Relation between exercise-induced changes in ejection fraction and systolic loading conditions at rest in aortic regurgitation

J Am Coll Cardiol. 1984 Apr;3(4):924-9. doi: 10.1016/s0735-1097(84)80350-2.


To examine the role of systolic wall stress at rest in determining left ventricular performance during exercise in aortic regurgitation (AR), systolic wall stress (measured by M-mode echocardiography) was related to changes in left ventricular function during maximal exercise (evaluated by radionuclide ventriculography) in 30 patients with chronic aortic regurgitation. Of these 30 patients, 7 had a normal exercise response, defined as an absolute increase in ejection fraction of 5% or greater (Group I) and 23 had abnormal exercise response, defined as no change (less than 5% change) or a decline (less than or equal to 5%) in ejection fraction (Group II). Patients in Group I had a significantly lower radius/wall thickness ratio (2.5 +/- 0.2 versus 3.1 +/- 0.1, p less than 0.01) and lower peak systolic wall stress (123 +/- 11 versus 211 +/- 12 X 10(3) dynes/cm2, p less than 0.01) than patients in Group II. An increase in ejection fraction during exercise was seen in 6 of the 9 patients with normal systolic wall stress at rest (less than 150 X 10(3) dynes/cm2), but in only 1 of 21 patients with elevated systolic wall stress (p less than 0.001). Peak systolic wall stress at rest varied linearly, and inversely with changes in left ventricular ejection fraction during exercise (r = 0.60, p less than 0.001). Groups I and II did not differ in ejection fraction at rest, clinical symptoms or maximal work load achieved.(ABSTRACT TRUNCATED AT 250 WORDS)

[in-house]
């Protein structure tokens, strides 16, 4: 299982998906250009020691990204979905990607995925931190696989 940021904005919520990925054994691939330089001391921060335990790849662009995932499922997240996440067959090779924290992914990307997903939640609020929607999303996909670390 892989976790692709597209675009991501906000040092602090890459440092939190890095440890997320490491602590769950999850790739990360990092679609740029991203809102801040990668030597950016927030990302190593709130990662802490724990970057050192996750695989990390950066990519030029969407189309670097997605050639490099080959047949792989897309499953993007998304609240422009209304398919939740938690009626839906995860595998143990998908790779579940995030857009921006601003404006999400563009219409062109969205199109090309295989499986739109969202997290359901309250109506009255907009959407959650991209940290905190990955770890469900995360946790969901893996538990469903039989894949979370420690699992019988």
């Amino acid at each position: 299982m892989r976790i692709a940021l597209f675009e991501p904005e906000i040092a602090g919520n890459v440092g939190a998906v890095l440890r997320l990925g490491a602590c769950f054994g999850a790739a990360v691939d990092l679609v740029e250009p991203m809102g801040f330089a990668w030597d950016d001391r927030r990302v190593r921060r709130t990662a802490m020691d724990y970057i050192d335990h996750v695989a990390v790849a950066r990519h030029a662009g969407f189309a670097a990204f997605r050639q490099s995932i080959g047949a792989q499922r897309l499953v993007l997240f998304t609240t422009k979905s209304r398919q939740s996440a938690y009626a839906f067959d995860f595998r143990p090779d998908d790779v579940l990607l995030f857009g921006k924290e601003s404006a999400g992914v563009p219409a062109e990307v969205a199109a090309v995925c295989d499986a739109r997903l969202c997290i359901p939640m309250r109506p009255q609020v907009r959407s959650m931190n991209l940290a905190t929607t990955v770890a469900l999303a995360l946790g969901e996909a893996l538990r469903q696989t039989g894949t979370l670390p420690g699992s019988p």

Publication types

  • Comparative Study

MeSH terms

  • Adolescent
  • Adult
  • Aged
  • Aortic Valve Insufficiency / diagnostic imaging
  • Aortic Valve Insufficiency / physiopathology*
  • Cardiac Output*
  • Echocardiography
  • Exercise Test
  • Female
  • Heart / diagnostic imaging
  • Heart / physiopathology*
  • Heart Ventricles / physiopathology
  • Humans
  • Male
  • Middle Aged
  • Myocardial Contraction*
  • Radionuclide Imaging
  • Rest
  • Stroke Volume*